Northern spotted owl recovery
The northern spotted owl is one of Canada’s most endangered species with less than five wild individuals left in British Columbia. Recovery of these endangered owls is one of the priority actions outlined in our Bridge-Seton Watershed Action Plan, and it is just one of 89 fish and wildlife projects the FWCP is funding, for approximately $10.2 million, in 2023–2024.
Each year the FWCP and the Northern Spotted Owl Breeding Program (NSOBP) provide an opportunity to look inside a nest at the captive breeding facility in the Fraser Valley, to watch a family raise a chick. This year it was Zalea and Einstein, raising Chick T-23.
June 2023 update—Chick T-23 has left the nest!
On June 25, Chick T-23 hopped out of the nest for the very first time. At 34 days old, she was right on track in her development to leave the nest. This behaviour is known as “fledging” and T-23 will spend the next few months testing out her wings and learning what it means to be an owl from Zalea and Einstein. She will become fully independent by the end of the fall, at which point she will be moved to her own aviary with the hope that she might bond with a male and have offspring of her own one day.
May 2023 update: northern spotted owl recovery efforts
The Fish & Wildlife Compensation Program is saddened to hear the news that two owls released from the Northern Spotted Owl Recovery Program last summer were found dead earlier this month.
The NSOBP, Spuzzum First Nation, and the Ministry of Water, Land and Resource Stewardship issued the following press release on May 12, 2023:
We have been a long-time supporter of the Northern Spotted Owl Breeding Program (NSOBP) and our thoughts are with the entire team that is working towards the long-term goal of establishing a resilient and self-sustaining northern spotted owl population in B.C. The web-cam is not available at this time. Thank you for your patience.
Northern spotted owl facts
- The northern spotted owl is the rarest owl in Canada.
- It’s one of three sub-species of spotted owl.
- They prefer old-growth forests habitats.
- It’s among the largest owls in North America (40-48 cm long).
- It typically lays two to three eggs per clutch.
- It gets its name from the distinct spots on its head and back.
- The typical call is a four-note “who hoo hoo whoo.”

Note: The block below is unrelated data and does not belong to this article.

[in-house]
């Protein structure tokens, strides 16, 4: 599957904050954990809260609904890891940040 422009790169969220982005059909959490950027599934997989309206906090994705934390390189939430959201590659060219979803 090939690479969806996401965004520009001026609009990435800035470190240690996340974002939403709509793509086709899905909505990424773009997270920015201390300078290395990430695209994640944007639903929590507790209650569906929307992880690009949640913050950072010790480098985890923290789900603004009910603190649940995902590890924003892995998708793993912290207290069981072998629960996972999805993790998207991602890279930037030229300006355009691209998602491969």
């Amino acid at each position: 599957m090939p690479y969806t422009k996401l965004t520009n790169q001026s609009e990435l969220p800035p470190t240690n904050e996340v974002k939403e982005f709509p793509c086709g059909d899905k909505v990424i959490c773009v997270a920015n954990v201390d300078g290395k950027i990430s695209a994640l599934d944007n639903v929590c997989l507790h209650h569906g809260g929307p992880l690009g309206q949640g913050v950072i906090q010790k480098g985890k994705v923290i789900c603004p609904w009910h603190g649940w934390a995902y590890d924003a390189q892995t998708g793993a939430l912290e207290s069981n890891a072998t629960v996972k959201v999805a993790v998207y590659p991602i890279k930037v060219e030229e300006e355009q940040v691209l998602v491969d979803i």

- Strix occidentalis caurina is the scientific name for this species.
- This captive breeding program is a critical part of the recovery effort of this owl in Canada.
2022 northern spotted owls released into the wild for the first time
The conservation of endangered species in B.C. took a monumental step forward in August 2022 as three spotted owls born and raised in a breeding facility were released into protected habitat in the Fraser Canyon, which was the first release of these rare birds into the wild anywhere in the world.
This historic milestone was the result of a partnership between the provincial Spotted Owl Breeding and Release Program and the Spuzzum First Nation, with the ongoing support of the federal government, conservation organizations and other groups.
Prior to the release, there was only one known spotted owl left in the wild in B.C.
The northern spotted owl is one of Canada’s most endangered species. Recovery of these endangered owls is one of our priority actions outlined in our Bridge-Seton Watershed Action Plan, and it is one of 95 fish and wildlife projects the FWCP is funding, for approximately $9.8 million, in 2022–2023. The projects help to conserve and enhance fish and wildlife in watersheds impacted by BC Hydro dams. Learn more about why BC Hydro funds the FWCP.
FWCP and the Northern Spotted Owl Captive Breeding Program
One of the reasons the northern spotted owl is at risk in Canada is due to habitat loss resulting from a variety of human activities such as timber harvesting and human settlement, including the creation of reservoirs. That’s why FWCP is involved: our mission is to conserve and enhance fish and wildlife impacted by BC Hydro dams. In addition to funding the breeding program, the FWCP has also funded research and monitoring on northern spotted owls. Subscribe and stay informed about FWCP grants, and the projects we fund, including this one. If you have questions about the FWCP, please ask us: email@example.com.
The Northern Spotted Owl Captive Breeding Program’s objective is to release captive-raised owls into protected habitats, with the goal of establishing a viable self-sustaining population of spotted owls within the Lillooet area.
The Northern Spotted Owl Captive Breeding Program is funded by BC Hydro, the British Columbia Conservation Foundation, the Fish & Wildlife Compensation Program, INNERGEX, the Government of Canada, and the Province of B.C.